So here’s the press releases and statements from the speech’s or comments I made in Brighton.
Government’s ‘march of the makers’ condemned as a cruel hoax by Unite
Tony Burke, assistant general secretary for the country’s biggest union, Unite, today (Monday 10 September) accused the government of a “cruel hoax” and of critically undermining the economy due to a lack of a manufacturing strategy. Speaking at the TUC Congress in Brighton, Tony Burke, will say: “The coalition’s pledge to deliver a ‘march of the makers’ was a cruel hoax. The government is failing to take the action necessary to deliver on the promise of new jobs in manufacturing. As a result the UK economy remains in the doldrums. This was all too vividly shown last week when theOECD predicted UK GDP would shrink by 0.7% this year.”
Instead of delivering a growth strategy, Tony Burke will accuse the government of, “presiding over a slide towards ‘part time Britain’ and condemning millions of people to unemployment and under-employment.”
He will go on to say: “This has left us wallowing in a double dip recession. Our economy urgently needs a Plan B – a real industrial strategy – with targeted support for small and medium sized companies. We need a British investment bank, a new skills framework and a national procurement policy to get UK manufacturing moving again.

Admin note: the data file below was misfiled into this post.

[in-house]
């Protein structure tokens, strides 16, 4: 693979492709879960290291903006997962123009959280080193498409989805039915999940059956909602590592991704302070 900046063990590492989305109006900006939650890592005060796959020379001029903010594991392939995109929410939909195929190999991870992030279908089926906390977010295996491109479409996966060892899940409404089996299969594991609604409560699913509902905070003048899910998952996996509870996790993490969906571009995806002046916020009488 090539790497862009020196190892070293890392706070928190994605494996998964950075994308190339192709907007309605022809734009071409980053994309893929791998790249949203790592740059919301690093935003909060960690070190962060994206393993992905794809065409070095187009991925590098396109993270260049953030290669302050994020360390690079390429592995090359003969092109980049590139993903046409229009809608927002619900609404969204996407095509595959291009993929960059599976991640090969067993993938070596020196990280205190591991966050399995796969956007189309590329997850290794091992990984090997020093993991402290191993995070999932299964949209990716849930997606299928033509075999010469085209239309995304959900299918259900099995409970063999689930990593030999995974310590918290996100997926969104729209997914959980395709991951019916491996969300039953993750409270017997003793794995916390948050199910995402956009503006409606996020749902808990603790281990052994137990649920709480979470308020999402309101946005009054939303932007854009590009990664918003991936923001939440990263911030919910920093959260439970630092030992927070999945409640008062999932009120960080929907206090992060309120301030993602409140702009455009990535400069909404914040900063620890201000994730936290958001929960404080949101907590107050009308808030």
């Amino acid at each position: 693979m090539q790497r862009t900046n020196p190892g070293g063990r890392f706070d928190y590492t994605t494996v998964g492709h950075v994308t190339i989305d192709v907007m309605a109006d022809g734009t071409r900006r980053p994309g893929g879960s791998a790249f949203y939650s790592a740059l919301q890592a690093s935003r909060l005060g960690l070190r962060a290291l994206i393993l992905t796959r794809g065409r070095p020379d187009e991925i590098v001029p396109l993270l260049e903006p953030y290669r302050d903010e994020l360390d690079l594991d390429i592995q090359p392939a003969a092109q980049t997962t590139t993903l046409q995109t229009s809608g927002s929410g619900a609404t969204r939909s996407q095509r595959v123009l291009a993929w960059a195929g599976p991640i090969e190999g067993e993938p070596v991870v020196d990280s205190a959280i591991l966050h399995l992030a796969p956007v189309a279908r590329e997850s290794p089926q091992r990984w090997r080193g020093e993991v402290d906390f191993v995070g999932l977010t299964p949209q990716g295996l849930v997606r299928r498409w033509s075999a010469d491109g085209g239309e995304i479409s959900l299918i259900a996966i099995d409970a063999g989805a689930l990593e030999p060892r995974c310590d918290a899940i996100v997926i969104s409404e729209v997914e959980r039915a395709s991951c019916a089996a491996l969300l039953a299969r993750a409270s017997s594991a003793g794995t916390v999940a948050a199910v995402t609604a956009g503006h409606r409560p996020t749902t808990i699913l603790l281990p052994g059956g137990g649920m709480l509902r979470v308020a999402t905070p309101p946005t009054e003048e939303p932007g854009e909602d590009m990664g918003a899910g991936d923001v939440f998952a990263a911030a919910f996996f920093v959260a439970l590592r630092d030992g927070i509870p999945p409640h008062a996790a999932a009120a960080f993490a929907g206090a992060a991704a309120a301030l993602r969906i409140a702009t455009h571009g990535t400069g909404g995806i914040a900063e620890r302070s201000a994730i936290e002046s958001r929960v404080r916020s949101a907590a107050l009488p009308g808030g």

“In Germany they don’t leave their long-term future to chance. Instead they invest in technology, research and skills, as well as medium sized companies and importantly people. This active industrial approach has allowed them to deliver the growing economy that the UK so desperately needs.
“To be successful we need to make Britain ‘the Workshop of the World’ again, with well paid, skilled jobs that provide stable employment and decent jobs”.
Notes to editors : OECD Interim Economic Assessment predicts 0.7% retraction of UK economy, quoted in the Daily Telegraph, Thursday 6 September 2012.
On Beecroft proposals on employment rights for The Manufacturer:
“Tory ministers are licking their lips and trying to use the economic crisis as an excuse to take us back to the dark days of Thatcher. There is not a shred of evidence that Beecroft type proposals will get the economy growing. It would simply turn workplaces into places of fear and give a bully’s charter to rogue employers. We should be talking about how we are going to kick start the economy and get people into jobs, not firing”.
On Vince Cable’s “industrial strategy”
Britain needs better than a ‘half-baked’ business bank
The government will miss the opportunity to inspire a strategic, growth-led recovery of the economy if it presses ahead with ‘half baked’ proposals for a British `business bank’, Unite, the country’s biggest union, warned today (Tuesday 11 September).
Responding to the news that business secretary Vince Cable will announce a ’business bank’, Tony Burke, Unite’s assistant general secretary for manufacturing, said: “The idea of a national bank to invest in industry and rebuild our economy is a sound one, and a move that is urgently needed.
“Sadly, the proposals floated today will not deliver this. Instead of the confident commitment of the government to put money into the economy, we can expect warm words, a website and a bank without any money.
“Vince Cable will miss an important opportunity. It looks as if a great idea has been mangled by those within this government who simply will not accept that it must step up to the task of rebuilding our economy.